Posted on 08 January 2012 by

Corn and Tomato Emulsion

By David Harbilas

Emulsified sauces are a lot of fun, because they sound very impressive but are very easy to make.

They also have a very rich flavor and a silky texture, due to the use of butter.

If you’re health conscious they can be made with olive oil, though the flavor is much different and more akin to a vinaigrette, which is itself an emulsified sauce when made like this.

This recipe, like the corn and tomato gazpacho, makes use of a corn stock, which is easy to make. T

he sauce goes well with nearly anything but works best with milder proteins like fish, chicken, or pork.

Makes about 1 cup of sauce

  • 2 tomatoes, diced
  • 3 ears of corn
  • 1 shallot, chopped
  • 4 sprigs of thyme
  • ½ carrot, roughly chopped
  • ½ celery rib, roughly chopped
  • ½ onion, roughly chopped
  • 1 garlic clove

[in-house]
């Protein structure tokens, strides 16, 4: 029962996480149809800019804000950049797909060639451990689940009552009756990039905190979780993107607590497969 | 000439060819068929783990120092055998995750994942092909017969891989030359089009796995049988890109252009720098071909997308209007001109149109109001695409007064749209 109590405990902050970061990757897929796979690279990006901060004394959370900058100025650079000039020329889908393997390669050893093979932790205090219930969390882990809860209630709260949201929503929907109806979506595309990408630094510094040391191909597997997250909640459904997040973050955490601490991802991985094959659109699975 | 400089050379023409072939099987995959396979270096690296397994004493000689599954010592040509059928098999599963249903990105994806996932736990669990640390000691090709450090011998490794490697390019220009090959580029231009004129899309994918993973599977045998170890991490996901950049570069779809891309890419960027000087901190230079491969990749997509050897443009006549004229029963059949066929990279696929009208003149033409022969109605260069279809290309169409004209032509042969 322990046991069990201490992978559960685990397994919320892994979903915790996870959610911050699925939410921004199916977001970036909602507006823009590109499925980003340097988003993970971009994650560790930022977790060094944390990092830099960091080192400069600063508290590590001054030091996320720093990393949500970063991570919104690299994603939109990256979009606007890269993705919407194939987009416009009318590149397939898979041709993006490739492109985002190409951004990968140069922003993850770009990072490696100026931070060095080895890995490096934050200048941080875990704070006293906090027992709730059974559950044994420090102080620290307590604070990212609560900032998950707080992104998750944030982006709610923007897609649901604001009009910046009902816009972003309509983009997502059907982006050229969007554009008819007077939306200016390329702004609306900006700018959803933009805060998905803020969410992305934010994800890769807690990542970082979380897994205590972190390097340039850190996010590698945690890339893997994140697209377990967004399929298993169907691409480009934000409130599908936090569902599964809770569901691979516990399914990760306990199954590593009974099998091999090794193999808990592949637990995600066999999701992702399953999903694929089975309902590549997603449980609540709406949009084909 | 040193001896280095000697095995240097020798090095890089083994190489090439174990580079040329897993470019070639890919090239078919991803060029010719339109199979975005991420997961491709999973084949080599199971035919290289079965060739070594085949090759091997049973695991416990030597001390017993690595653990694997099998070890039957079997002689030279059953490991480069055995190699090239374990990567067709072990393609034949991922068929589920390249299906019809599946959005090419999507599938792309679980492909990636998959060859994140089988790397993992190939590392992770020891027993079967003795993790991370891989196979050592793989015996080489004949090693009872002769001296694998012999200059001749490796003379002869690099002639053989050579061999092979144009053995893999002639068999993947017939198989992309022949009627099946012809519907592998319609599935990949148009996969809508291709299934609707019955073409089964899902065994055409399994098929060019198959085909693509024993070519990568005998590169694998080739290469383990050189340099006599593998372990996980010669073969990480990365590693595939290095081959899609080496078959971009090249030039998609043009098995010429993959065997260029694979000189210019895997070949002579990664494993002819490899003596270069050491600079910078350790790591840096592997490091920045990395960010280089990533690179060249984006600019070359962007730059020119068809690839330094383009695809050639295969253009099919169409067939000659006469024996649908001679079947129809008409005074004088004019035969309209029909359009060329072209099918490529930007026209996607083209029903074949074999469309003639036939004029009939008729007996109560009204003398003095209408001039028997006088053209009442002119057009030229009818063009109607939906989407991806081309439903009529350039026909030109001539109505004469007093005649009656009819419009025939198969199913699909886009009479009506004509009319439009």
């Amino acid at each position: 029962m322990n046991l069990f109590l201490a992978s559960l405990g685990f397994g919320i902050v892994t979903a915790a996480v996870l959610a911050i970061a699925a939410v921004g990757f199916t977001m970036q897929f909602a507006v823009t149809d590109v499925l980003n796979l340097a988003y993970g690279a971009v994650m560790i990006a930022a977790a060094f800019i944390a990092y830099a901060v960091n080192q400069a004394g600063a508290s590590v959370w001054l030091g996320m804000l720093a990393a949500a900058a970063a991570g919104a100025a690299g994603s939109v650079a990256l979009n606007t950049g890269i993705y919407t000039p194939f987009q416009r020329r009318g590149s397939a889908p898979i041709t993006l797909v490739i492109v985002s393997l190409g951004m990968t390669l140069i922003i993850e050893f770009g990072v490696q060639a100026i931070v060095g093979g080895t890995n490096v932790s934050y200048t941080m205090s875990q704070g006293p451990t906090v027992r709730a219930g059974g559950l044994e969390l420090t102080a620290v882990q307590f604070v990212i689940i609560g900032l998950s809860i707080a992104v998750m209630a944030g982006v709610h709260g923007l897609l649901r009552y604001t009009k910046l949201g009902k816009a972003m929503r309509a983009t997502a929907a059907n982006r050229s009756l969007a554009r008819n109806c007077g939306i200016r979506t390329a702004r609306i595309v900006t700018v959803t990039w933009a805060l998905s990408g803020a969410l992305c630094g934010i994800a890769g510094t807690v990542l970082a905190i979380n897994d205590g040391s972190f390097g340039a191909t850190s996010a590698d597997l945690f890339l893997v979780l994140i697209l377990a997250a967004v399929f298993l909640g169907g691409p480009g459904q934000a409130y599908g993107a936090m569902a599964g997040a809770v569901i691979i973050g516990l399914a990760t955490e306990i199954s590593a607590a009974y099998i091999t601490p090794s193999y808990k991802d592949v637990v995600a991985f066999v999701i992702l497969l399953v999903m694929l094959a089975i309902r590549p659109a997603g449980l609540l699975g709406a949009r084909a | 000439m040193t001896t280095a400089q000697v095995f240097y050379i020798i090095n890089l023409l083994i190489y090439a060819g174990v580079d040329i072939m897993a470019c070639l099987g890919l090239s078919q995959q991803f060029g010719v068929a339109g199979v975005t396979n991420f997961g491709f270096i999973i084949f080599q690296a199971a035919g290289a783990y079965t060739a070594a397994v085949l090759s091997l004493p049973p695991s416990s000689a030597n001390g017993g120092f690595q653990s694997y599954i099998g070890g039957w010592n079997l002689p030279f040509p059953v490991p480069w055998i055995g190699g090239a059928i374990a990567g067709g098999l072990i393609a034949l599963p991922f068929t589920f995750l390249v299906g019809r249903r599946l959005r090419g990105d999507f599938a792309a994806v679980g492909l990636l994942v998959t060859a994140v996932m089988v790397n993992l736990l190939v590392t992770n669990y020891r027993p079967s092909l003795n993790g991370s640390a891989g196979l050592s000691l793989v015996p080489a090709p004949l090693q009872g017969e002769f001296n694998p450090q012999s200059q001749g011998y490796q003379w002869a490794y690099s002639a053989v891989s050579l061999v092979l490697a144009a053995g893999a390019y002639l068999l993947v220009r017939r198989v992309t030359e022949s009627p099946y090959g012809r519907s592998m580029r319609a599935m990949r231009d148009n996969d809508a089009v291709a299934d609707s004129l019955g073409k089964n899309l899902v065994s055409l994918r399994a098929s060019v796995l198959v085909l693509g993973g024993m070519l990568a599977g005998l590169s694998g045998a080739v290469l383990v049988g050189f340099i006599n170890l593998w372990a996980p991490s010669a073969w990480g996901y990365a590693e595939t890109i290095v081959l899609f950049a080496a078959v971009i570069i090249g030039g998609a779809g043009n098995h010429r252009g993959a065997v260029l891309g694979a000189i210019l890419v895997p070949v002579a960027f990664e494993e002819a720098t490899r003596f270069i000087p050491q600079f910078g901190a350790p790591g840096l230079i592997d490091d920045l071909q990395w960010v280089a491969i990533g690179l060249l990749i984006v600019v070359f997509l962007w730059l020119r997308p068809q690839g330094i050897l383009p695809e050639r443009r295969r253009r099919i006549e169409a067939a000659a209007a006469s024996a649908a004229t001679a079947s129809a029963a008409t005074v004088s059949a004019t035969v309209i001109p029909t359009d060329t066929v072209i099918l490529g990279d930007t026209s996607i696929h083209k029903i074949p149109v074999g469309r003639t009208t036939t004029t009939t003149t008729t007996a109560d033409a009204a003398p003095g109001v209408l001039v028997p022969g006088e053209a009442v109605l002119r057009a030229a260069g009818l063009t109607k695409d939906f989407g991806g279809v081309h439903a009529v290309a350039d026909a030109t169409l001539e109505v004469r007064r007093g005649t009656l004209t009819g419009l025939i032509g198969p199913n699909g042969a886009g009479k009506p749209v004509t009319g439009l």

• 1 bay leaf
  • 1 sprig of parsley
  • olive oil
  • salt and pepper to taste
  • 4 tablespoons of butter

Shuck the corn and cut the kernels off the cob. Place the cobs into a pot with the onion, carrots, celery, bay leaf, parsley, two thyme sprigs, garlic clove and enough water to cover the ingredients. Bring the pot to a simmer and cook for 2 hours. Strain the broth, return to the pan and reduce by half. Meanwhile, heat about 2 tablespoons of olive oil in a saucepan. Saute the shallot for 1-2 minutes, or until soft.

Add the tomatoes and remaining thyme sprigs and cook over medium-high heat for 30-40 minutes, or until thick. Add the corn kernels and enough corn stock to keep the mixture moist. Cook the mixture until the corn is tender, about 5 minutes. Remove from the heat and allow to cool slightly. Meanwhile, melt the butter in a saucepan.

Place the corn and tomato mixture into a blender and blend until smooth, adding just enough corn stock to turn the ingredients in the blender. With the motor running, drizzle in the butter (olive oil can be used here as a substitute). Strain the sauce through a fine mesh strainer, pushing to extract as much of the liquid as possible. What should be left behind is a dry pulp. Keep the sauce warm and serve with chicken, fish, or pork.

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